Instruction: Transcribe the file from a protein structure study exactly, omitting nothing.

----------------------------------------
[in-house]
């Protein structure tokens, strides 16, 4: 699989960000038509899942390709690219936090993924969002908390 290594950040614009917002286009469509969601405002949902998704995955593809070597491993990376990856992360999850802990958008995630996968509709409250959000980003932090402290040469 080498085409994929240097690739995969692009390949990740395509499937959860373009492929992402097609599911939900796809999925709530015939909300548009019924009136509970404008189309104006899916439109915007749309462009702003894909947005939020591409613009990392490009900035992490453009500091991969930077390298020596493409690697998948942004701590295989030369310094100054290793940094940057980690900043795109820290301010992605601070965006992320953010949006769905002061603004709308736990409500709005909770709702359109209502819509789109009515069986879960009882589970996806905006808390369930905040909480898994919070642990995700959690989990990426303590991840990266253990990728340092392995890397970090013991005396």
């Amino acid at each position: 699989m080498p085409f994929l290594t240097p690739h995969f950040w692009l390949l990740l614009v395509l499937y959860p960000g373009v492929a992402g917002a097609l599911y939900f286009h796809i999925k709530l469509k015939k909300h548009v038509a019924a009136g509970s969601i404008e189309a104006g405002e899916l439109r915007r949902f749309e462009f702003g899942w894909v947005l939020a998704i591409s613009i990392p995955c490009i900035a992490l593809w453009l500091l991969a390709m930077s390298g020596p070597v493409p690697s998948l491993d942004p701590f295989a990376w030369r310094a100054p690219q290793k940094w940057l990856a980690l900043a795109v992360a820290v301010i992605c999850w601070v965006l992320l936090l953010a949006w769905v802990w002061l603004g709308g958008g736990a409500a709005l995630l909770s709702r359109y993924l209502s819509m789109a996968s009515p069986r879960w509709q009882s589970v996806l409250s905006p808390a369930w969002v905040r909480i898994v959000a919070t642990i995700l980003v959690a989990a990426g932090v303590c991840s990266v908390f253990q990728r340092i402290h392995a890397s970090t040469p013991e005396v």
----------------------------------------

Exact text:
[in-house]
């Protein structure tokens, strides 16, 4: 699989960000038509899942390709690219936090993924969002908390 290594950040614009917002286009469509969601405002949902998704995955593809070597491993990376990856992360999850802990958008995630996968509709409250959000980003932090402290040469 080498085409994929240097690739995969692009390949990740395509499937959860373009492929992402097609599911939900796809999925709530015939909300548009019924009136509970404008189309104006899916439109915007749309462009702003894909947005939020591409613009990392490009900035992490453009500091991969930077390298020596493409690697998948942004701590295989030369310094100054290793940094940057980690900043795109820290301010992605601070965006992320953010949006769905002061603004709308736990409500709005909770709702359109209502819509789109009515069986879960009882589970996806905006808390369930905040909480898994919070642990995700959690989990990426303590991840990266253990990728340092392995890397970090013991005396």
């Amino acid at each position: 699989m080498p085409f994929l290594t240097p690739h995969f950040w692009l390949l990740l614009v395509l499937y959860p960000g373009v492929a992402g917002a097609l599911y939900f286009h796809i999925k709530l469509k015939k909300h548009v038509a019924a009136g509970s969601i404008e189309a104006g405002e899916l439109r915007r949902f749309e462009f702003g899942w894909v947005l939020a998704i591409s613009i990392p995955c490009i900035a992490l593809w453009l500091l991969a390709m930077s390298g020596p070597v493409p690697s998948l491993d942004p701590f295989a990376w030369r310094a100054p690219q290793k940094w940057l990856a980690l900043a795109v992360a820290v301010i992605c999850w601070v965006l992320l936090l953010a949006w769905v802990w002061l603004g709308g958008g736990a409500a709005l995630l909770s709702r359109y993924l209502s819509m789109a996968s009515p069986r879960w509709q009882s589970v996806l409250s905006p808390a369930w969002v905040r909480i898994v959000a919070t642990i995700l980003v959690a989990a990426g932090v303590c991840s990266v908390f253990q990728r340092i402290h392995a890397s970090t040469p013991e005396v």